University’s tech transfer creates global impact

University of Florida

Decades ago, long before gene therapy was on the public’s radar, University of Florida (UF) scientists were meticulously working toward a breakthrough.

Now technologies such as adeno-associated virus (AAV)-based gene therapy, which delivers new genetic material to human cells, have been transferred to all areas of the medical sphere-from pharmaceutical companies to healthcare facilities. Doctors are treating genetic diseases on an international scale and jobs are being created, all because of professors and students at a state university who have vision (and the resources to execute it). This is the power of tech transfer; it creates a life-changing ripple effect across the global landscape.

Tech transfer at UF: A promising prototype for the nation

UF Innovate has served as a model for universities nationwide looking to further their tech transfer efforts. UF connects innovators with entrepreneurs, investors and industry experts, while its business incubators (The Hub and Sid Martin Biotech) take research discoveries from the laboratory to the market. Since its inception in 1995, UF Innovate has generated more than $10.4 billion in private investments, launched upwards of 300 startups via tech licensing, and created 7,900-plus startup jobs.

One prime example of this success can be found in Alachua, Florida, which is only a short drive from the UF campus in Gainesville. There, the power of tech transfer is in full force with an AAV-based gene therapy company called Lacerta Therapeutics, which is known for providing novel therapies to people with rare genetic disorders. Lacerta was born in UF’s Sid Martin Biotech incubator six years ago, and its growth has resulted in about 1,000 Alachua-based jobs.

“Lacerta is an example of what happens when cool tech comes out of a university, we incubate and massage it a bit, and we offer guidance and industry knowledge that leads to business success,” said Jim O’Connell, the assistant vice president for commercialization and the director of the office of technology licensing at UF. “Because of this, Alachua is becoming a center for biotech. We are showing what can be done in a given ecosystem and how we can build on the assets we have.”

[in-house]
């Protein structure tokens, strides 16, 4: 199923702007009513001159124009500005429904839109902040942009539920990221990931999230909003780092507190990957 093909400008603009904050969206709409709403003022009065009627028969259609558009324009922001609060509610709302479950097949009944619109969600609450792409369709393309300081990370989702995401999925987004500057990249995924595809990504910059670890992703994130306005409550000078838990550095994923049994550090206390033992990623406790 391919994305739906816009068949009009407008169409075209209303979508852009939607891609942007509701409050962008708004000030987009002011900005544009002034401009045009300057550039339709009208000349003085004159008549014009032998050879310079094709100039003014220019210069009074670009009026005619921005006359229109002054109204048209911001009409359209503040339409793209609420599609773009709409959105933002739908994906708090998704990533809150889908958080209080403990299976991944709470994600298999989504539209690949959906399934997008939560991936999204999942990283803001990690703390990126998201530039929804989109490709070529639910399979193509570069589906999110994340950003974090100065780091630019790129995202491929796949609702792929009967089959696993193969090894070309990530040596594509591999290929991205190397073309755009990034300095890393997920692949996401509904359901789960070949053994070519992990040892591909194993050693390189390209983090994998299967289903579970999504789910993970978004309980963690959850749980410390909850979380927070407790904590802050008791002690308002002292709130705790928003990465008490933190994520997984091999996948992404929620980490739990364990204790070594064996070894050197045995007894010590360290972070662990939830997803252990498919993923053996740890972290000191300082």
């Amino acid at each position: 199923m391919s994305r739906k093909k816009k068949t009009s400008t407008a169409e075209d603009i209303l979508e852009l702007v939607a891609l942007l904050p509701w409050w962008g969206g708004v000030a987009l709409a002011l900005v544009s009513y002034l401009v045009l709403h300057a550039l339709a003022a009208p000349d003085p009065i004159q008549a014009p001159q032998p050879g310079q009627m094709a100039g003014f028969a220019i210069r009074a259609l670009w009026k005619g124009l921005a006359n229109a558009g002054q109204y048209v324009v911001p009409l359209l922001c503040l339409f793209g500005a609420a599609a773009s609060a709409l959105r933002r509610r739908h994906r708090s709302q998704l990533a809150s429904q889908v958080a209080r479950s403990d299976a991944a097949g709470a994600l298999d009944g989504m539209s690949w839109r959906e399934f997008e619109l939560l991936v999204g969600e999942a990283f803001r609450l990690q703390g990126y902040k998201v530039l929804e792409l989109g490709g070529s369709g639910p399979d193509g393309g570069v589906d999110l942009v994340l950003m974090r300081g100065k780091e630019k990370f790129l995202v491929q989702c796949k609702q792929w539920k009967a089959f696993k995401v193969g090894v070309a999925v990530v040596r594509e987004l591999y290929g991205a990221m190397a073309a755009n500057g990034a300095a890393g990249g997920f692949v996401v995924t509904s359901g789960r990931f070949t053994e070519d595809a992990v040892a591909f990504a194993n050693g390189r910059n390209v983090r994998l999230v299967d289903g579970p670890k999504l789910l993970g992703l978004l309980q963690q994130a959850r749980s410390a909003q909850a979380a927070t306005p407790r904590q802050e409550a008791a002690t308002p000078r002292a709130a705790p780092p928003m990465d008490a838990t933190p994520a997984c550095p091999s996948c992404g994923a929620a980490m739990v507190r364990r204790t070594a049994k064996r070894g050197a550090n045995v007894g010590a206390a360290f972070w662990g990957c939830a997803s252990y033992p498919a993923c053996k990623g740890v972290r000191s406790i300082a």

Backed by about $20 million in annual funds from Gatorade (which was also created in a UF lab in 1965), UF’s tech transfer initiatives have more financial leverage than those at many other research universities. Judicious reinvestment of these funds helps create a platform for the future of tech transfer and economic development (see sidebar about how universities without this financial advantage can still support successful tech transfer programs).

“Patents, for example, are really expensive, and quite a few universities in the country don’t even have a patent budget. So, when these universities come up with something patentable, they have to beg for funds from deans and central administration, whereas I have people on my team that directly make those decisions every day,” O’Connell said. “If you have millions to reinvest, it certainly makes the job easier. But, for those universities that don’t, the key is to reinvest wherever you can-into the whole system, even if that is just starting with hiring the best people you can.”

The return on investment from channeling funds into university tech transfer programs throughout the nation is clear. Alachua-which is often described as a “sleepy” town of less than 11,000 people-is proof. The small Florida city is now drawing attention from massive Fortune 500 companies because of the booming presence of Lacerta and other up-and­-coming startups based on UF technology.

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